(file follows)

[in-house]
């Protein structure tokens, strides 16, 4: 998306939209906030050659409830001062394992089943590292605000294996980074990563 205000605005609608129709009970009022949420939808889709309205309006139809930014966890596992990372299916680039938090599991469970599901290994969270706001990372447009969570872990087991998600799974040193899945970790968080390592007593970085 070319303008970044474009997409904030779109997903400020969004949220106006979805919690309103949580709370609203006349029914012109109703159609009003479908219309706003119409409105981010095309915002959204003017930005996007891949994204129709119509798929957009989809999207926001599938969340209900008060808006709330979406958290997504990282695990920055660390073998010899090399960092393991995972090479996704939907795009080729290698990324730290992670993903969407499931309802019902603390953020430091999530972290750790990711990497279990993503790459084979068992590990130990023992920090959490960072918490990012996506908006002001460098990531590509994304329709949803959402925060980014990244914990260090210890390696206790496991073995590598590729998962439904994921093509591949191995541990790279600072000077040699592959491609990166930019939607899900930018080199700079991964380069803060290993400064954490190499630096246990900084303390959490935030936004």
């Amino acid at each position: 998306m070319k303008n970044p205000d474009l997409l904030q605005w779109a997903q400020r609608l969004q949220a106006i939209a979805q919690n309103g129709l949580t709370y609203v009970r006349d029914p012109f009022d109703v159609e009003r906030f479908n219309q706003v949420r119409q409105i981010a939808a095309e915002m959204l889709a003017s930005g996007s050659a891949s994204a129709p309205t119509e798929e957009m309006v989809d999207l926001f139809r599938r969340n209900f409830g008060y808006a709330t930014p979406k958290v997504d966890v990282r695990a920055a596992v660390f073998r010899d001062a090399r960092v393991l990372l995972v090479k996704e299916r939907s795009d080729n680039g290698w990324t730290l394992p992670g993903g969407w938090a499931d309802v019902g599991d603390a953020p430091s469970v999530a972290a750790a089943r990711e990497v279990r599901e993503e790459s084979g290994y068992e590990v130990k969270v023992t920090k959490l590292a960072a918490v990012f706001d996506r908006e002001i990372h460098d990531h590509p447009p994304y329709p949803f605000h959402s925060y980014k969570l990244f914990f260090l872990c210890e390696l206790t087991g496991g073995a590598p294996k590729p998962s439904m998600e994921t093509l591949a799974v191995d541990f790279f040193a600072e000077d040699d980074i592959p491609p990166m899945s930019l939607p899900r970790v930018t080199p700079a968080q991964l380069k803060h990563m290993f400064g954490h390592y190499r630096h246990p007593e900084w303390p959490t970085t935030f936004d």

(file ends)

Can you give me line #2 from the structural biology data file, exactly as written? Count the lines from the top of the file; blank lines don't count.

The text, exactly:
């Protein structure tokens, strides 16, 4: 998306939209906030050659409830001062394992089943590292605000294996980074990563 205000605005609608129709009970009022949420939808889709309205309006139809930014966890596992990372299916680039938090599991469970599901290994969270706001990372447009969570872990087991998600799974040193899945970790968080390592007593970085 070319303008970044474009997409904030779109997903400020969004949220106006979805919690309103949580709370609203006349029914012109109703159609009003479908219309706003119409409105981010095309915002959204003017930005996007891949994204129709119509798929957009989809999207926001599938969340209900008060808006709330979406958290997504990282695990920055660390073998010899090399960092393991995972090479996704939907795009080729290698990324730290992670993903969407499931309802019902603390953020430091999530972290750790990711990497279990993503790459084979068992590990130990023992920090959490960072918490990012996506908006002001460098990531590509994304329709949803959402925060980014990244914990260090210890390696206790496991073995590598590729998962439904994921093509591949191995541990790279600072000077040699592959491609990166930019939607899900930018080199700079991964380069803060290993400064954490190499630096246990900084303390959490935030936004």